BISMARCK, N.D. - The Morton County Commission decided at a special meeting Friday to send a letter of protest to the city of Mandan about the city’s annexation plan.
The vote was unanimous.
The Mandan City Commission has proposed annexing 1,000 acres north of Mandan Middle School and mostly west of N.D. Highway 1806.
"We've had a considerable amount of public contact and comment on this issue," commission Chairman Bruce Strinden said.
Residents in the proposed annexed area have until 4:30 p.m. Monday to submit a letter of protest to the city. It takes a protest from owners of 25 percent of the total land to kill the plan or force mediation.
According to Mandan City Administrator Jim Neubauer, letters of protest have been received from those owning 29.67 percent of the land as of Friday.
The county owns three rights-of-way in the area and so, as a landowner, the commission decided to send a letter of protest to add to the percentage.
"We were expecting it was going to be very close," Neubauer said of the percentage of protest.
Now, the city commission will have to either drop the proposal or move into mediation.
Many of the residents are concerned about costs — having to pay for city services like water, sewage and roads that many of them have already established on their own.
Neubauer acknowledged that property taxes for the residents could go up. However, he said, they would likely get that money back in savings on utilities.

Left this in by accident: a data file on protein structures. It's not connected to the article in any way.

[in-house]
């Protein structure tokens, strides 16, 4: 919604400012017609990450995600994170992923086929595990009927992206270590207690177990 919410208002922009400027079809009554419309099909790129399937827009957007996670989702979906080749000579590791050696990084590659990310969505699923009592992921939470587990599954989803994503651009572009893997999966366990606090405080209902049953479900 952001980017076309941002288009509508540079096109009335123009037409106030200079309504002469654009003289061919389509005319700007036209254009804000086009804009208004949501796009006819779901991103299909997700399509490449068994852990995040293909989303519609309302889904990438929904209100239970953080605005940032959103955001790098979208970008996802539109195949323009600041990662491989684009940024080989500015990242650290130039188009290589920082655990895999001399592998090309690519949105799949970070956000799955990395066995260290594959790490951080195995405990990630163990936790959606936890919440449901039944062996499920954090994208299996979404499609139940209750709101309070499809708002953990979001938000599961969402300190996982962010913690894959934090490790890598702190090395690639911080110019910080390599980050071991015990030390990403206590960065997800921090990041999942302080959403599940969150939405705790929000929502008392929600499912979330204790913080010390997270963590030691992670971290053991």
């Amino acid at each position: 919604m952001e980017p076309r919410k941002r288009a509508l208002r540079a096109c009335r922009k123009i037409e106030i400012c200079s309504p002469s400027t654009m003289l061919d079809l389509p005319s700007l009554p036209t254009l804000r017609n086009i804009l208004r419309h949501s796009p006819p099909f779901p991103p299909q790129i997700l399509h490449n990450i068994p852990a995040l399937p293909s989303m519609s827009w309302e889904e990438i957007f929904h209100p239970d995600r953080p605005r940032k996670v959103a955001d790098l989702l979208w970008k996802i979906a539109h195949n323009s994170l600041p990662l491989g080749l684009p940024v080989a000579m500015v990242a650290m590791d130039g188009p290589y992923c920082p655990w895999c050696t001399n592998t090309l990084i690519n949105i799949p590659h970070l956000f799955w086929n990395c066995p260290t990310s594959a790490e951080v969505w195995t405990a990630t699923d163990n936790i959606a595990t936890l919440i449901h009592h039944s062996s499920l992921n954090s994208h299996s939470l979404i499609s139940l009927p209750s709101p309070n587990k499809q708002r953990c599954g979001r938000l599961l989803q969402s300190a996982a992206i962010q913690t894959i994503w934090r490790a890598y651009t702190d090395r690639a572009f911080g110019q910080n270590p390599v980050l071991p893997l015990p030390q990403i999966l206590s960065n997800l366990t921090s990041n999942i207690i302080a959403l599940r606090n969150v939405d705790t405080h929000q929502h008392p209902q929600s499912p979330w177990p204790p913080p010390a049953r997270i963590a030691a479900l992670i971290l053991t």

Of the proposed annexed land, a small strip east of Highway 1806 caused particular controversy.
According to Commissioner Cody Schulz, there was "a general feeling of unfairness" since the land south of that area would not be annexed, including the Tesoro Refinery.
Mandan proposed a similar annexation, although with less land, in 2007. The process went to mediation, although no agreement was reached.
The city went to an administrative judge, but the judge ruled there wasn't enough development in the area yet and said the city should wait.
This time around, should mediation fail, Neubauer said he thought the city would have a much better chance with an administrative judge.
Many of the developers who have bought land in the area have requested city services, he said.
County Commissioner Andy Zachmeier, who proposed the motion for the county to send the letter of protest, said he thought going to mediation would allow resident interests to be represented.
The Mandan City Commission has its next regular meeting July 16.